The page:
CONCORD, N.C. — When it comes to an immersion solution — what we call solvent — for cleaning, the choices just keep coming. Some operators are willing to switch with each introduction of a new formula, others are more cautious.
This is not an endorsement, but an overview of where we have been, and where we seem to be now.
When the spotlight was focused on the drycleaning industry in the late 1980s, there was a scramble to replace perchloroethylene, or perc, with something.
As time passes, more and more chemicals are being considered for placement in drycleaning machines. Alcohol, when blended with another chemical, has shown great promise. High-flash hydrocarbon, when blended with glycol ether, has shown promise. Both ideas were present at the last Clean Show and are being placed in plants around the country.
Wet cleaning was an idea that met with a great deal of resistance. Fortunately, some in the cleaning industry were intrigued by the concept. Instead of viewing water as the enemy, they strictly followed directions to limit water temperature, mechanical action, the pH of detergent, and time and temperature in drying. This has expanded the use of water in professional cleaning.
To make good decisions, you must know the strengths and weaknesses of the liquid you are placing in your machine. You must know its effect on fibers, fabrics, dyes and especially trim, to take precautions if necessary.
Also, understand which chemical tools used in supplemental stain removal are compatible with your solvent. Adhere to any restriction in chemical use to avoid contamination of the immersion solution, or an adverse reaction that could lead to a claim.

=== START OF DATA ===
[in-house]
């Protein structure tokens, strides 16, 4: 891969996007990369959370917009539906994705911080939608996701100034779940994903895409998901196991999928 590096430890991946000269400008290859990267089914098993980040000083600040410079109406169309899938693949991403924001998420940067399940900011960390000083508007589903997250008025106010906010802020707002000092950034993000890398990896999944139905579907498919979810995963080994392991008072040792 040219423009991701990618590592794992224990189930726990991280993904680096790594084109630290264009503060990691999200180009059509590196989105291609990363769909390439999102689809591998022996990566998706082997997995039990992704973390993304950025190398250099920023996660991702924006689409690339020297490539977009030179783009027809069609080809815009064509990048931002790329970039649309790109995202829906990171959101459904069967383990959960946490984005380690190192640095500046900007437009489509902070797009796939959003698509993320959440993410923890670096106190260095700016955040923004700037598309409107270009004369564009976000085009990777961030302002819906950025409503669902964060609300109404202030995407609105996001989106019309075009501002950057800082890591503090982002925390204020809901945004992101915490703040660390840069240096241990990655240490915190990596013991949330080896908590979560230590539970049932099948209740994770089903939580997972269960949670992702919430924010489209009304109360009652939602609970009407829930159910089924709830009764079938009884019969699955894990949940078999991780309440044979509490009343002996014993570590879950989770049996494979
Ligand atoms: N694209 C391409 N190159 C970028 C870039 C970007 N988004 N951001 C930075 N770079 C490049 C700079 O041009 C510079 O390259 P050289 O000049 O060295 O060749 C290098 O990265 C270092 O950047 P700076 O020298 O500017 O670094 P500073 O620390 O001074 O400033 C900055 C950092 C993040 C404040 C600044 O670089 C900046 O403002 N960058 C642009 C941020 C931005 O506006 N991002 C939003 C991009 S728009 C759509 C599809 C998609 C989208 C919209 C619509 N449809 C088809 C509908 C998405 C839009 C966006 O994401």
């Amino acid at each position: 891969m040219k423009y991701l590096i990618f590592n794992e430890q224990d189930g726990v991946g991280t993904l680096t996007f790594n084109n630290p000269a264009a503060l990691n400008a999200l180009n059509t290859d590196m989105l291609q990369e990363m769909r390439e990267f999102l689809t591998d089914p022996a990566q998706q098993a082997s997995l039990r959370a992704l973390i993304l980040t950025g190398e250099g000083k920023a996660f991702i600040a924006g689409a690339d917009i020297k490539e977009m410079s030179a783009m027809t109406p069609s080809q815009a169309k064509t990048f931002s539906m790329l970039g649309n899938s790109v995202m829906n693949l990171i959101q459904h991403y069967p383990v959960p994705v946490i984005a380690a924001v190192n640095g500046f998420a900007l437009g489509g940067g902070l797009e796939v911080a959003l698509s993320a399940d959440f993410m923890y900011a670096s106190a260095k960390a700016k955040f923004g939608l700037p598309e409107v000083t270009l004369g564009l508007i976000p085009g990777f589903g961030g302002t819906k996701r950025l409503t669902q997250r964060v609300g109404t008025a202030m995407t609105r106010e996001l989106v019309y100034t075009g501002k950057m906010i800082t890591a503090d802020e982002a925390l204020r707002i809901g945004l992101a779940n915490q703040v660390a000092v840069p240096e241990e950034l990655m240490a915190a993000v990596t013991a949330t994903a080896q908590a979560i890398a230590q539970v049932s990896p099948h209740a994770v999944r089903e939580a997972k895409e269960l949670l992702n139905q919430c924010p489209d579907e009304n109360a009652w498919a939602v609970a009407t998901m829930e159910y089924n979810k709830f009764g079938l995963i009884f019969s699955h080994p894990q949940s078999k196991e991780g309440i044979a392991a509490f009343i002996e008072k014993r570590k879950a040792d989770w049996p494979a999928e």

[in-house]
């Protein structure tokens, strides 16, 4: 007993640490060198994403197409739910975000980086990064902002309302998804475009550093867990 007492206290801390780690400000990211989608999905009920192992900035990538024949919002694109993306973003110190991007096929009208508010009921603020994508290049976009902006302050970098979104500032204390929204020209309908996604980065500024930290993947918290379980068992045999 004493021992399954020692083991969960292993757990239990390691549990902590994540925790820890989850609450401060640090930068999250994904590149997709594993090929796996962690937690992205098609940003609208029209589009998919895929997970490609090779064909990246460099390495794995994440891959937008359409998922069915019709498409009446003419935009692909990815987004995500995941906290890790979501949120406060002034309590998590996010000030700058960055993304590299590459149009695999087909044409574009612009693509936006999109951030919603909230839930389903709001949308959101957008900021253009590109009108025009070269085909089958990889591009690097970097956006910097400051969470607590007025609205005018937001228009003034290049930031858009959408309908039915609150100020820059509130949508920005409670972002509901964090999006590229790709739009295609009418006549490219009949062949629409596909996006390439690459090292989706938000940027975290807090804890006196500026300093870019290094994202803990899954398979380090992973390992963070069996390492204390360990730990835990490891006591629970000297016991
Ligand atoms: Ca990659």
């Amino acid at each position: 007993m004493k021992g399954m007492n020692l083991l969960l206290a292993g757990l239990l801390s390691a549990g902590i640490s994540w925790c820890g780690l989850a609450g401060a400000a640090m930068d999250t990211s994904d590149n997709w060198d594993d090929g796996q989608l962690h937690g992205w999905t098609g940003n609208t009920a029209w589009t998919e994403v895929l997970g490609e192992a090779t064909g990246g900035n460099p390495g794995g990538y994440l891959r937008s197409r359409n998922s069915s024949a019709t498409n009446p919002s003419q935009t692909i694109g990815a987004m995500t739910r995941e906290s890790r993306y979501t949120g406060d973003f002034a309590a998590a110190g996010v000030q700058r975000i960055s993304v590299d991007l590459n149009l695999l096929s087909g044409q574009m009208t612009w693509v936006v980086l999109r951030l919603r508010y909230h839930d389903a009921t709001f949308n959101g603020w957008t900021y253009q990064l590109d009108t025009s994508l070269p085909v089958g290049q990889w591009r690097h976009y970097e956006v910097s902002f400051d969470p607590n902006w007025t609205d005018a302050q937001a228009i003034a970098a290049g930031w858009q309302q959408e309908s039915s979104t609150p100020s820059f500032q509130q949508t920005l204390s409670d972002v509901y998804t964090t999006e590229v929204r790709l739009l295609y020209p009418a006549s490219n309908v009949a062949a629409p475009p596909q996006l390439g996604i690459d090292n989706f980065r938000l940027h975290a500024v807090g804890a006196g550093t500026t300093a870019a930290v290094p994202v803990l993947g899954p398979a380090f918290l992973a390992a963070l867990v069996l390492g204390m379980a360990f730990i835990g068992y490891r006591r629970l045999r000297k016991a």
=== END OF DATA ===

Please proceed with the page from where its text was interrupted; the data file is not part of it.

When you consider your choice of a new drycleaning machine, take the time to research the solution you intend to use in that machine. Be comfortable with the cleaning results and the level of productivity the solvent will allow you to maintain.
Be as informed as possible as to the current — and potential future — impact on the environment and employees. There is a legal term with which every owner/operator, past and present, must come to terms with, and that term is: Joint and Several Liability.
(Editor’s note: The term means, roughly, that multiple parties are jointly liable. Go online to read up on the topic and consult with your legal representative.)
Also, you are obligated by law to provide a safe workplace. Ignorance is no excuse. Do your homework; that is your managerial responsibility.
Being a party to an Environmental Protection Agency (EPA) site cleanup, or an employee workplace injury, is much worse than trying to remove the red wine from that aqua silk dress.
To read Part 1, go HERE.
Have a question or comment? E-mail our editor Dave Davis at [email protected].